Listokin, David, Michael L. Lahr, Bryan Grady, and Dan Rickman, Economic Impacts of Historic Preservation in Oklahoma, prepared for Preservation, Oklahoma, Center for Urban Policy Research, Edward J. Bloustein School of Planning and Public Policy, Rutgers, The State University of New Jersey, New Brunswick, September 2005.
Listokin, David, Mike L. Lahr, Timothy McLendon, and JoAnn Klein, Economic Impacts of Historic Preservation in Florida, prepared for Florida Department of State, Center for Government Responsibility, Frederic G. Levin College of Law, University of Florida, and Center for Urban Policy Research, Edward J. Bloustein School of Planning and Public Policy, Rutgers, The State University, Gainesville, September 2002.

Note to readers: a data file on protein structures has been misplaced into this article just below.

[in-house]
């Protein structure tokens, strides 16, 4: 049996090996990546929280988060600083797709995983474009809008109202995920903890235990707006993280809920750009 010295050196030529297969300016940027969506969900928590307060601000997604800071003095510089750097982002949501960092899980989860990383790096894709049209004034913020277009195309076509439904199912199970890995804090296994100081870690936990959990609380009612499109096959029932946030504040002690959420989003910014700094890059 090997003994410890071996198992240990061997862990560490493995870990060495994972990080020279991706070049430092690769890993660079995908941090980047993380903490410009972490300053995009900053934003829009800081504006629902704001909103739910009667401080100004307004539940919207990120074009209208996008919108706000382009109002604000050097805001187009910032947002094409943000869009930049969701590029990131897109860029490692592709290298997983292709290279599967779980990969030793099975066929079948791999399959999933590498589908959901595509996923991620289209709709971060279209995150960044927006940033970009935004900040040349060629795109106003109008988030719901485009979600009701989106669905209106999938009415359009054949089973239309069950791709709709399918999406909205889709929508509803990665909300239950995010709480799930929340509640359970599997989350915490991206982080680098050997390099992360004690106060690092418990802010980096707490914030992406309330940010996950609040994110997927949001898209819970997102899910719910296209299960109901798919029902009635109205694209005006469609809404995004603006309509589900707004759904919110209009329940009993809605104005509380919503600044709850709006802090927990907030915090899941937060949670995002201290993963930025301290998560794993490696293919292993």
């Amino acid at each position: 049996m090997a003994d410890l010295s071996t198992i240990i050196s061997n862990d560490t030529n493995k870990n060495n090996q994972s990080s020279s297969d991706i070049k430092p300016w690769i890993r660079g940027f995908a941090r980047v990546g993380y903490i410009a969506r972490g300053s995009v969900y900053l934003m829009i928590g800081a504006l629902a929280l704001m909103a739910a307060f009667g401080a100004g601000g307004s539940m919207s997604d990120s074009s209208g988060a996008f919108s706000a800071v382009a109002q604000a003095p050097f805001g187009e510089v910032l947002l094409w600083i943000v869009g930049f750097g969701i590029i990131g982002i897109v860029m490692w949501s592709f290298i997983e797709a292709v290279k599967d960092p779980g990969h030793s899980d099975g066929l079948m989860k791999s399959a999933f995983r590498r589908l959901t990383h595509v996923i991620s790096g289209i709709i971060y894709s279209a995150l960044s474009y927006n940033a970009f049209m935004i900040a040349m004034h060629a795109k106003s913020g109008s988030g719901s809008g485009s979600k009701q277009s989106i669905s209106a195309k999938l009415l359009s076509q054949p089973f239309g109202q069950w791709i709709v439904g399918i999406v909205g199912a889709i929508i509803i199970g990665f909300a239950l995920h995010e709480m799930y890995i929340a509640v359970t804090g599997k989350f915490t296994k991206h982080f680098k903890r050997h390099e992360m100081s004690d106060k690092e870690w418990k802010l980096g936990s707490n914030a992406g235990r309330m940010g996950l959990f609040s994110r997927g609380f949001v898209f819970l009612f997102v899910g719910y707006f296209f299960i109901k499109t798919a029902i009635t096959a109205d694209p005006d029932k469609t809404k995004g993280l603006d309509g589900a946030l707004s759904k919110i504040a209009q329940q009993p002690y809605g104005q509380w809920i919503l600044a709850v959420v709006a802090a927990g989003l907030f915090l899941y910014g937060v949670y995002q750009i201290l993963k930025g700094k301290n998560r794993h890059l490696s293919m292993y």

Mason, Randall, Economics and Historic Preservation: A Guide and Review of the Literature, Metropolitan Policy Program, The Brookings Institution, September 2005.
National Park Service, Federal Tax Incentives, Annual Report for Fiscal Year 2008, U.S. Department of the Interior, National Park Service, Technical Preservation Services, February 2009.
National Park Service, Measuring the Economic Impact of Federal Historic Properties, U.S. Department of the Interior, National Park Service, Federal Preservation Institute, June 2005. Preservation Maryland, The Value of Historic Preservation in Maryland, Annapolis, 2000.
Rypkema, Donovan, The Economics of Historic Preservation, National Trust for Historic Preservation, Washington, DC, 2005 (2nd edition).
Texas Historical Commission et al., Historic Preservation at Work for the Texas Economy, Center for Urban Policy Research, Rutgers, The State University, and LBJ School of Public Affairs, University of Texas at Austin, 1999.
Updated April 14, 2009